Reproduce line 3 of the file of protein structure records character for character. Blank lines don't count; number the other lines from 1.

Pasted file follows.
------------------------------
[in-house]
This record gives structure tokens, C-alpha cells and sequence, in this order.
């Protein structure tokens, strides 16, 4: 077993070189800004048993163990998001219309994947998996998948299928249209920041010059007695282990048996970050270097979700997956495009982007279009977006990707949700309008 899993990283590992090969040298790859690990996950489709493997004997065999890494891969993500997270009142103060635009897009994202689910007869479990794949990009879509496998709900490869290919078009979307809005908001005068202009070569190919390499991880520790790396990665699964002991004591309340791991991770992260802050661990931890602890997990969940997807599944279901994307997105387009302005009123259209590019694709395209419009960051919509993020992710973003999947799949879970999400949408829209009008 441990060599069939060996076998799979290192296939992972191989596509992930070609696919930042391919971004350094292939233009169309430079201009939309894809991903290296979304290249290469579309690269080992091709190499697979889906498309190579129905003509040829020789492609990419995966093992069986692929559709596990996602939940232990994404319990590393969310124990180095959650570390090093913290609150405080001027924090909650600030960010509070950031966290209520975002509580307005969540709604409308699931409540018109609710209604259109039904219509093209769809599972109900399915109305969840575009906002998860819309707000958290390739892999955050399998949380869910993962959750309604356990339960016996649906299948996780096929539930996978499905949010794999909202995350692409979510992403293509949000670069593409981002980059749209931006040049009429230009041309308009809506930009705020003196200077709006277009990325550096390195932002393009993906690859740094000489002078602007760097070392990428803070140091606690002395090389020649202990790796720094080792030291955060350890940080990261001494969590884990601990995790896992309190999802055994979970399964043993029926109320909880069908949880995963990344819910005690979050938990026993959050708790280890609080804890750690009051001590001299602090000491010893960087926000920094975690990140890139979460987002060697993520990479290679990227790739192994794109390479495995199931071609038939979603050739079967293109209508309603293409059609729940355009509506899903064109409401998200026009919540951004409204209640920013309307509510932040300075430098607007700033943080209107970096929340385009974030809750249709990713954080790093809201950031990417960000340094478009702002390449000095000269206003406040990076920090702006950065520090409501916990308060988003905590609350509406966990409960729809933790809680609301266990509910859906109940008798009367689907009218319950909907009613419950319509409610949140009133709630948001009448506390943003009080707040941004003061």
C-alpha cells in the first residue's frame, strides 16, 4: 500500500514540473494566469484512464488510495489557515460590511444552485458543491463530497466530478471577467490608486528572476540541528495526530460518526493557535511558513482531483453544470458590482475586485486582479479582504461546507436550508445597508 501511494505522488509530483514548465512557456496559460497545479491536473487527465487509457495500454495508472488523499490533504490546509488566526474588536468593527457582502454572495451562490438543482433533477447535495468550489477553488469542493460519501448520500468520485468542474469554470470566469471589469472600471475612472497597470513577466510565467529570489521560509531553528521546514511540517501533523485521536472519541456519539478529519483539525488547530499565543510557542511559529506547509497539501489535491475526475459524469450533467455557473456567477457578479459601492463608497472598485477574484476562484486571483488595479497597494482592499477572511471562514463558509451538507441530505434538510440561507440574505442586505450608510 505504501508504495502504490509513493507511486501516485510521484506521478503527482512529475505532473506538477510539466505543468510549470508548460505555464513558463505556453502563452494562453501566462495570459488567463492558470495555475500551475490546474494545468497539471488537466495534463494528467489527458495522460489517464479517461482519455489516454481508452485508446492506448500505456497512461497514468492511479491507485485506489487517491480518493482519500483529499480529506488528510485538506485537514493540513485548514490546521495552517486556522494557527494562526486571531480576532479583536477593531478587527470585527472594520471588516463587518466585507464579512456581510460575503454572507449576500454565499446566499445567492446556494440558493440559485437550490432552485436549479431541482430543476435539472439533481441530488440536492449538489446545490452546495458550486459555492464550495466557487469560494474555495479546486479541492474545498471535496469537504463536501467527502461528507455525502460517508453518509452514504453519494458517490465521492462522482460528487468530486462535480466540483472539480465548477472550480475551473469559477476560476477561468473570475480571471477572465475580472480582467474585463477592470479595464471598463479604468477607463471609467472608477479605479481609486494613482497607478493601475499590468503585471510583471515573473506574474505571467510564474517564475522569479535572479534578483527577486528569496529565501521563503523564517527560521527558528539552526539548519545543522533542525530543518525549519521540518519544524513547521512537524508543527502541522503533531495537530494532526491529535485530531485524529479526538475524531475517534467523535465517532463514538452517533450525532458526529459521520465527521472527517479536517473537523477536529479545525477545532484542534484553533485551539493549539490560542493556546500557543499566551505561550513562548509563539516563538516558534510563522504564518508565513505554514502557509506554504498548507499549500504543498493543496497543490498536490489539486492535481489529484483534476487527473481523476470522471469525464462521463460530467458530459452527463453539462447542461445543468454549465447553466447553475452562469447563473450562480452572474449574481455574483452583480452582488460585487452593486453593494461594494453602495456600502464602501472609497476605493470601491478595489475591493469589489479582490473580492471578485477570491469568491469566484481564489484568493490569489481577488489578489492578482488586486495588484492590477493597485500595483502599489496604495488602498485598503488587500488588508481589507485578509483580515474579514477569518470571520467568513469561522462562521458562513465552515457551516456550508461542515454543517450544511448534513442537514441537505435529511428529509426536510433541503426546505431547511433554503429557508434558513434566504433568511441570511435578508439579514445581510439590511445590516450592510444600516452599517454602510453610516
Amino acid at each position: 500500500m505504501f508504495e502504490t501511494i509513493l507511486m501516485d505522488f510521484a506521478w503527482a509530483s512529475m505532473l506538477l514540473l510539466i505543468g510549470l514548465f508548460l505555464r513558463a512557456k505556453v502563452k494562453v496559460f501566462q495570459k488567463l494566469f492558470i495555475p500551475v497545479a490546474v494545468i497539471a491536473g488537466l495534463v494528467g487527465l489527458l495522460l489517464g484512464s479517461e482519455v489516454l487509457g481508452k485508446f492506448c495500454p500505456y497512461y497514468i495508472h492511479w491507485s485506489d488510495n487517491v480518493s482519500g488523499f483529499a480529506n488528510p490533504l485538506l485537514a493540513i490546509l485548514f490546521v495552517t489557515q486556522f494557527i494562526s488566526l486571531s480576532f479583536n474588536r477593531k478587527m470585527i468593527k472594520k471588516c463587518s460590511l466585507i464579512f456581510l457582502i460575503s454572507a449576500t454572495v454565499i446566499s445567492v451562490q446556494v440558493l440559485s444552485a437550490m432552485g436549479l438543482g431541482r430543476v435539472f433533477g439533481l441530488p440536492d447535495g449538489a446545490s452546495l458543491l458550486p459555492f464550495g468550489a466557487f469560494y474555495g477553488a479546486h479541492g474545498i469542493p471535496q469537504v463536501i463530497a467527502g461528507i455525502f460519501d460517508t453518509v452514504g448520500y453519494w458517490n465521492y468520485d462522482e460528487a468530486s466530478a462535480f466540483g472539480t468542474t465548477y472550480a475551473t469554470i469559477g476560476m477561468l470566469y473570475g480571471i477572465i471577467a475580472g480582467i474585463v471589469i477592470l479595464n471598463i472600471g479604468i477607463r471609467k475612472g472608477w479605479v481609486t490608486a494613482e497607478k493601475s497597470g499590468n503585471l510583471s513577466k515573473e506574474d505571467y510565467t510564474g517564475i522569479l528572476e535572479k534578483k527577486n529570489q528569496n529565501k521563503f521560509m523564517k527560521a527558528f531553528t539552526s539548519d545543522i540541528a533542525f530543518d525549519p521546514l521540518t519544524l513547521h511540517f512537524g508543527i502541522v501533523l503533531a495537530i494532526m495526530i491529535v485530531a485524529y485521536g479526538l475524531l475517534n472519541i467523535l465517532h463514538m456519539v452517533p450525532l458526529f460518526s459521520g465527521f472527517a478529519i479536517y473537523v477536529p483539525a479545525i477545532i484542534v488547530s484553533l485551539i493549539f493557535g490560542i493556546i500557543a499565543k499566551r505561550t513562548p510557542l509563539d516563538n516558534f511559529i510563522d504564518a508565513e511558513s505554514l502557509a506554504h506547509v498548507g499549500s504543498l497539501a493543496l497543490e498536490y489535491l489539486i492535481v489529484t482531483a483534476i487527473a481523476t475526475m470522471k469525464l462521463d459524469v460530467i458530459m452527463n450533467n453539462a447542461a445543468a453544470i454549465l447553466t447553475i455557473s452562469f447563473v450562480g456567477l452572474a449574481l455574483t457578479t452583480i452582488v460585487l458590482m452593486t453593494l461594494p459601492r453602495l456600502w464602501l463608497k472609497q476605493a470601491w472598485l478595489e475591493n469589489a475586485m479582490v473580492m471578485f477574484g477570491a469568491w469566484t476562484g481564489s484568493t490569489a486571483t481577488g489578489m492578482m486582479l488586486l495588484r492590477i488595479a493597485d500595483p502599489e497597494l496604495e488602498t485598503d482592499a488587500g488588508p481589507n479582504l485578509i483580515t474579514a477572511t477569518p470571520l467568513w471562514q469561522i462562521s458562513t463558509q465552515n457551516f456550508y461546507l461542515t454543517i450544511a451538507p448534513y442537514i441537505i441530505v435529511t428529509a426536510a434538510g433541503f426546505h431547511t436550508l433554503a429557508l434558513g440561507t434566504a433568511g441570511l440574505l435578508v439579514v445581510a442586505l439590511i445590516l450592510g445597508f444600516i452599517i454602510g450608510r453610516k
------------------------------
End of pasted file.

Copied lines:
């Protein structure tokens, strides 16, 4: 077993070189800004048993163990998001219309994947998996998948299928249209920041010059007695282990048996970050270097979700997956495009982007279009977006990707949700309008 899993990283590992090969040298790859690990996950489709493997004997065999890494891969993500997270009142103060635009897009994202689910007869479990794949990009879509496998709900490869290919078009979307809005908001005068202009070569190919390499991880520790790396990665699964002991004591309340791991991770992260802050661990931890602890997990969940997807599944279901994307997105387009302005009123259209590019694709395209419009960051919509993020992710973003999947799949879970999400949408829209009008 441990060599069939060996076998799979290192296939992972191989596509992930070609696919930042391919971004350094292939233009169309430079201009939309894809991903290296979304290249290469579309690269080992091709190499697979889906498309190579129905003509040829020789492609990419995966093992069986692929559709596990996602939940232990994404319990590393969310124990180095959650570390090093913290609150405080001027924090909650600030960010509070950031966290209520975002509580307005969540709604409308699931409540018109609710209604259109039904219509093209769809599972109900399915109305969840575009906002998860819309707000958290390739892999955050399998949380869910993962959750309604356990339960016996649906299948996780096929539930996978499905949010794999909202995350692409979510992403293509949000670069593409981002980059749209931006040049009429230009041309308009809506930009705020003196200077709006277009990325550096390195932002393009993906690859740094000489002078602007760097070392990428803070140091606690002395090389020649202990790796720094080792030291955060350890940080990261001494969590884990601990995790896992309190999802055994979970399964043993029926109320909880069908949880995963990344819910005690979050938990026993959050708790280890609080804890750690009051001590001299602090000491010893960087926000920094975690990140890139979460987002060697993520990479290679990227790739192994794109390479495995199931071609038939979603050739079967293109209508309603293409059609729940355009509506899903064109409401998200026009919540951004409204209640920013309307509510932040300075430098607007700033943080209107970096929340385009974030809750249709990713954080790093809201950031990417960000340094478009702002390449000095000269206003406040990076920090702006950065520090409501916990308060988003905590609350509406966990409960729809933790809680609301266990509910859906109940008798009367689907009218319950909907009613419950319509409610949140009133709630948001009448506390943003009080707040941004003061």